The most common misconception about dwell time, bounce rate, and time on page, is that they’re all the same thing. While they’re extremely similar in some ways, each one serves a unique purpose in the grand scheme of search engine metrics. If you’ve ever been confused as to why they matter, and how to accurately use each metric, read on to find out.

It’s A Thin Line Between Metrics

Dwell time, bounce rate, and time on page are all about numbers, namely percentages in some form or another. Dwell time is the length of time a user spends looking at a site after they select the link from an SERP, before going back to the SERP. Bounce rate is the percentage of visitors who visit one page and then click to any other page on or off your site. Finally, time on page refers to the time a user spends anywhere on your page before leaving. If it all sounds very similar, it is. The key difference between all three is that dwell time is solely SERP-based, links from other areas aren’t included in metric. Both bounce rate and time on page take all visitors into account, not just those flown in from SERPs.

Why Does It Matter If They’re Different?

Each of these metrics offers information about the quantity and quality of visits to your website, but in its own way. Let’s take a look at each one, why it matters, and what you can do to improve them.

What Is Dwell Time?

Dwell time is an important factor in SEO strategy, because it’s solely SERP-based. Knowing if your links in SERPs are leading users to the best area on your site is important. The first thing you should know about dwell time in regard to metrics is that it fluctuates by business or business intent. For example, if you operate a weather site or a retail business, it may take less than five minutes for people to get what they want from a link. In that event, your dwell time would be naturally low. On the other hand, blogs and videos can expect higher dwell times because it takes a while to read articles or watch videos. Start compiling all the metrics related to dwell time to find the ideal average dwell time for your site. Once you have that information, use the following tips to help you reach dwell time goals.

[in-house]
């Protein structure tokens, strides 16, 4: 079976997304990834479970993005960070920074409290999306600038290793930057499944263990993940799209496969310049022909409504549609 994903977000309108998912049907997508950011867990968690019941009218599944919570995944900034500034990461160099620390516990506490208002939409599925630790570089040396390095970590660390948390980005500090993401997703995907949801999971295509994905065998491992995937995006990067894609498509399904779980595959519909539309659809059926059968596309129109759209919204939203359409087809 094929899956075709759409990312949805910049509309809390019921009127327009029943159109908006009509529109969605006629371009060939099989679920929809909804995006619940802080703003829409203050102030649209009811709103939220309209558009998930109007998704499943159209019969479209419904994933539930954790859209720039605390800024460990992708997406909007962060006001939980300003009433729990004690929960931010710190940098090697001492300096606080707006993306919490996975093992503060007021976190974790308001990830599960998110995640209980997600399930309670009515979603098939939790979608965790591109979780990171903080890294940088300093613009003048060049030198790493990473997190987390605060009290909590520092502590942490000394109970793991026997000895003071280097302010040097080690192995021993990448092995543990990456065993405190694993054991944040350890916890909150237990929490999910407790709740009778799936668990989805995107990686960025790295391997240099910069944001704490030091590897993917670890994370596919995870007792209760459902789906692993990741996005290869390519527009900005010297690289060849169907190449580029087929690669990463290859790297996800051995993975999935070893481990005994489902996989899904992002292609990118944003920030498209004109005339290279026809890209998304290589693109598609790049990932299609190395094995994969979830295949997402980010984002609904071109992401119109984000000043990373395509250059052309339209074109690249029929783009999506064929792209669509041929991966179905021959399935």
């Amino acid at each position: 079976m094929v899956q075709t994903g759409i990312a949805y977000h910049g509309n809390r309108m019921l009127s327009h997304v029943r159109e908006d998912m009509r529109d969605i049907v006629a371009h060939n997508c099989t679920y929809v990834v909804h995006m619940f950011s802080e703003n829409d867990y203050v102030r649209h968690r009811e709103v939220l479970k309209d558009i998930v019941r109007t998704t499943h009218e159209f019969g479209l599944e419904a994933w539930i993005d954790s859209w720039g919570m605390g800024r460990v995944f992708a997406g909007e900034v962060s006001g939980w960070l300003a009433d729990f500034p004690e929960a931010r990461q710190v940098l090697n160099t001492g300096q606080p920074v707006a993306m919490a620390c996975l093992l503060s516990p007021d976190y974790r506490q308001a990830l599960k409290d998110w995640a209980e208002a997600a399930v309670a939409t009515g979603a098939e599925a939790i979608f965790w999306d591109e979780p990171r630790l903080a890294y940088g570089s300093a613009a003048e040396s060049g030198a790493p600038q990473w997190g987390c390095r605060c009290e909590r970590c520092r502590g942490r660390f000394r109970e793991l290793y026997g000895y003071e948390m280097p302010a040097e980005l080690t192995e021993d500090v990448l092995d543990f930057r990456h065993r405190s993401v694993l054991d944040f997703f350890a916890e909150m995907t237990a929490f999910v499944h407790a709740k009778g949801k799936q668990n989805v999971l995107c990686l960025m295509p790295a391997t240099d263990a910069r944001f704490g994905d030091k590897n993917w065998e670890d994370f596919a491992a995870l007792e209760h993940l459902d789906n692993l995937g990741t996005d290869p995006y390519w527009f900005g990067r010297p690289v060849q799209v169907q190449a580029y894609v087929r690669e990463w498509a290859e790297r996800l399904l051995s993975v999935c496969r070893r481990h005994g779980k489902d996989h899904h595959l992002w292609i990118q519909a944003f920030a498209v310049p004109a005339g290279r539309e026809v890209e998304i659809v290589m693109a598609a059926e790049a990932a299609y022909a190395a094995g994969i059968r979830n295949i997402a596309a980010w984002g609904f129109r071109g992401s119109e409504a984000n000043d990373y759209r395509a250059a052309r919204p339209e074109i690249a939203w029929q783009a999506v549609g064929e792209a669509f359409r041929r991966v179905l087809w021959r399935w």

• Stop spamming users: Don’t use invasive or disruptive ads like pop-ups or auto-scroll videos–users hate that. One of the surest ways to lose a customer is to force them to watch or click through interstitial ads to get to your content. Make the answer to their search engine inquiry non-intrusive and easy to find.
  • Make Quality Content a Priority: Create useful content that’s actionable, accessible, and entertaining. Only use links if they are reputable and helpful. Make other content relevant to search topics accessible on the page so users don’t need to dig.
  • Speed Matters: Load time is just as important as content. Dwell time will suffer from poor load speeds, so use speed optimization tools like Pingdom’s Website Speed Test to see how your site measures up. Speed in terms of use is just as important as load time speeds. While scrolling pages may be a hassle, done correctly they can also help search engines parse data quicker and make content faster to read.

Another important piece of meeting your dwell time ideal is to focus on conversion optimization. If conversions are poor, it could be the quality of your content, speed issues, or broken links causing people to leave or never gain access to your site.

Bounce Rate